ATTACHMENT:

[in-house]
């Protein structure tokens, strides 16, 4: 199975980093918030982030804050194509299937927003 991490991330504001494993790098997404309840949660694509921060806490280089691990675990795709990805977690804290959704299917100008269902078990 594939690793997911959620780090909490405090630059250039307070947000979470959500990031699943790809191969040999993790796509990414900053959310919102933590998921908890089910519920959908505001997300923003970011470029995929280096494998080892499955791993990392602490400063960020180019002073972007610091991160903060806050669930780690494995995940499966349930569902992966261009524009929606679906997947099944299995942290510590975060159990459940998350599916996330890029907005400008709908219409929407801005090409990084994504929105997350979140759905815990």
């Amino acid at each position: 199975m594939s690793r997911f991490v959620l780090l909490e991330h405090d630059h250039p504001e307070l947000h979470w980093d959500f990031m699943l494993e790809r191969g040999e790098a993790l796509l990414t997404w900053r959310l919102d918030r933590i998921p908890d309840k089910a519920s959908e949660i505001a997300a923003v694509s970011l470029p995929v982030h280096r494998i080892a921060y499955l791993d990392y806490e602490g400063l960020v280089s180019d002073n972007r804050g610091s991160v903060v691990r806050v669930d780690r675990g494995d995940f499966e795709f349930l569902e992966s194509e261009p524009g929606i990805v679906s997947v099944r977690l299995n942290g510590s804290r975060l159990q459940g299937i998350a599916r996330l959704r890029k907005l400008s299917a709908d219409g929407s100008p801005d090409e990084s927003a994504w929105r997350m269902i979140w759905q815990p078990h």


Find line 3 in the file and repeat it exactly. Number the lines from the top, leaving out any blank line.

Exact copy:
């Amino acid at each position: 199975m594939s690793r997911f991490v959620l780090l909490e991330h405090d630059h250039p504001e307070l947000h979470w980093d959500f990031m699943l494993e790809r191969g040999e790098a993790l796509l990414t997404w900053r959310l919102d918030r933590i998921p908890d309840k089910a519920s959908e949660i505001a997300a923003v694509s970011l470029p995929v982030h280096r494998i080892a921060y499955l791993d990392y806490e602490g400063l960020v280089s180019d002073n972007r804050g610091s991160v903060v691990r806050v669930d780690r675990g494995d995940f499966e795709f349930l569902e992966s194509e261009p524009g929606i990805v679906s997947v099944r977690l299995n942290g510590s804290r975060l159990q459940g299937i998350a599916r996330l959704r890029k907005l400008s299917a709908d219409g929407s100008p801005d090409e990084s927003a994504w929105r997350m269902i979140w759905q815990p078990h």